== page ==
Annals of the (Idiotic) Shutdown, Harm to Small Business Dept.

A speaker of the House protects his job; countless other Americans lose theirs.

From a pilot-reader in the San Juan islands of Washington state (right), about a local small business that is under pressure because of the shutdown:

The attempt by the Rs to minimize the effects of the shutdown totally ignores the ripples and magnifiers wrought by this behavior.  

A local example:  my flight instructor not only owns and runs the local flight school and FBO ["fixed base operator," or small-airport terminal and service center] but also runs one of the several air charter services that are part of the lifeblood of this archipelagic county.  Much of what he does involves fairly short hops between islands and the closer mainland towns and small cities, for which a 172 [Cessna 172 "Skyhawk" -- a workhorse 4-seat, single-engine propeller plane] is perfectly suited.

Well, his routine Part 135 check ride in that aircraft fell into the shutdown period.  ["Part 135" refers to charter and other business-oriented pilots, who must go through periodic recertification, or "check rides," to stay in business.] He can't take the ride (no FAA examiner available), so he can't fly the 172.

 Not only is he losing much-needed revenue (which I suspect was just starting to recover after the recession), but all sorts of travelers, including business and government folks, are hampered.  For instance, the state electrical inspectors, who sometimes fly here, and the folks who service furnaces are likely affected.

Pretending this doesn't hurt anyone is adding injury to insult. 

All this because 30-odd members of the House of Representatives have frightened John Boehner out of bringing a "clean" budget resolution up for a House vote. It's the cumulative specificity of these accounts -- from exactly the kinds of small businesses that both parties say they want to promote -- that is depressing. 

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James Fallows is a national correspondent for The Atlantic and has written for the magazine since the late 1970s. He has reported extensively from outside the United States and once worked as President Carter's chief speechwriter. His latest book is China Airborne. More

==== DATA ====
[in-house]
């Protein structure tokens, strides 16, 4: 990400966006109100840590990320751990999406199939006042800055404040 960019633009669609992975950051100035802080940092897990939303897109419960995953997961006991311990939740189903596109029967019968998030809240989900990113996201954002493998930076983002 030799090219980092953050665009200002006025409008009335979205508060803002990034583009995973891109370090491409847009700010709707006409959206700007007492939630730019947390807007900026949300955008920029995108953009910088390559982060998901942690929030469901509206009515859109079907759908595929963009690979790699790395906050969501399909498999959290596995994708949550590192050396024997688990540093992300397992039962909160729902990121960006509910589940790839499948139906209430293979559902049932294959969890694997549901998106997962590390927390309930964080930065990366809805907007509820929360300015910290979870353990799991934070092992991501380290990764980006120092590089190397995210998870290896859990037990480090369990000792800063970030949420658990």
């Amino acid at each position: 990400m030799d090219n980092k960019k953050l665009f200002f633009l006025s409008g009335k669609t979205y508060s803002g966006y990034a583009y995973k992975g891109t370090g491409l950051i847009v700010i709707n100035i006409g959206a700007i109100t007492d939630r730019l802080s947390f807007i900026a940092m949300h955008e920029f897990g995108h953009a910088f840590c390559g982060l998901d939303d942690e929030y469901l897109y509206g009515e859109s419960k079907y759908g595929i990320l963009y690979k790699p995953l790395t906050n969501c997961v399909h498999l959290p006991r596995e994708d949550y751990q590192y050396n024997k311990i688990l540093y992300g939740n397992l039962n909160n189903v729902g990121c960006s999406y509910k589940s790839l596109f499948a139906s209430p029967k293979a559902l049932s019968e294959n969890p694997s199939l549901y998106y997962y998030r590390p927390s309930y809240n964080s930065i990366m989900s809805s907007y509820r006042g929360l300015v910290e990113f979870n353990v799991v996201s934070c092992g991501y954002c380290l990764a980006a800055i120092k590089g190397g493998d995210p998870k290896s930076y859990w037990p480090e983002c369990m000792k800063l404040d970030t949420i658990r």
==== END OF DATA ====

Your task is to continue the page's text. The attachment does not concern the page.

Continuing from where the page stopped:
James Fallows is based in Washington as a national correspondent for The Atlantic. He has worked for the magazine for nearly 30 years and in that time has also lived in Seattle, Berkeley, Austin, Tokyo, Kuala Lumpur, Shanghai, and Beijing. He was raised in Redlands, California, received his undergraduate degree in American history and literature from Harvard, and received a graduate degree in economics from Oxford as a Rhodes scholar. In addition to working for The Atlantic, he has spent two years as chief White House speechwriter for Jimmy Carter, two years as the editor of US News & World Report, and six months as a program designer at Microsoft. He is an instrument-rated private pilot. He is also now the chair in U.S. media at the U.S. Studies Centre at the University of Sydney, in Australia.

Fallows has been a finalist for the National Magazine Award five times and has won once; he has also won the American Book Award for nonfiction and a N.Y. Emmy award for the documentary series Doing Business in China. He was the founding chairman of the New America Foundation. His recent books Blind Into Baghdad (2006) and Postcards From Tomorrow Square (2009) are based on his writings for The Atlantic. His latest book is China Airborne. He is married to Deborah Fallows, author of the recent book Dreaming in Chinese. They have two married sons.

Fallows welcomes and frequently quotes from reader mail sent via the "Email" button below. Unless you specify otherwise, we consider any incoming mail available for possible quotation -- but not with the sender's real name unless you explicitly state that it may be used. If you are wondering why Fallows does not use a "Comments" field below his posts, please see previous explanations here and here.

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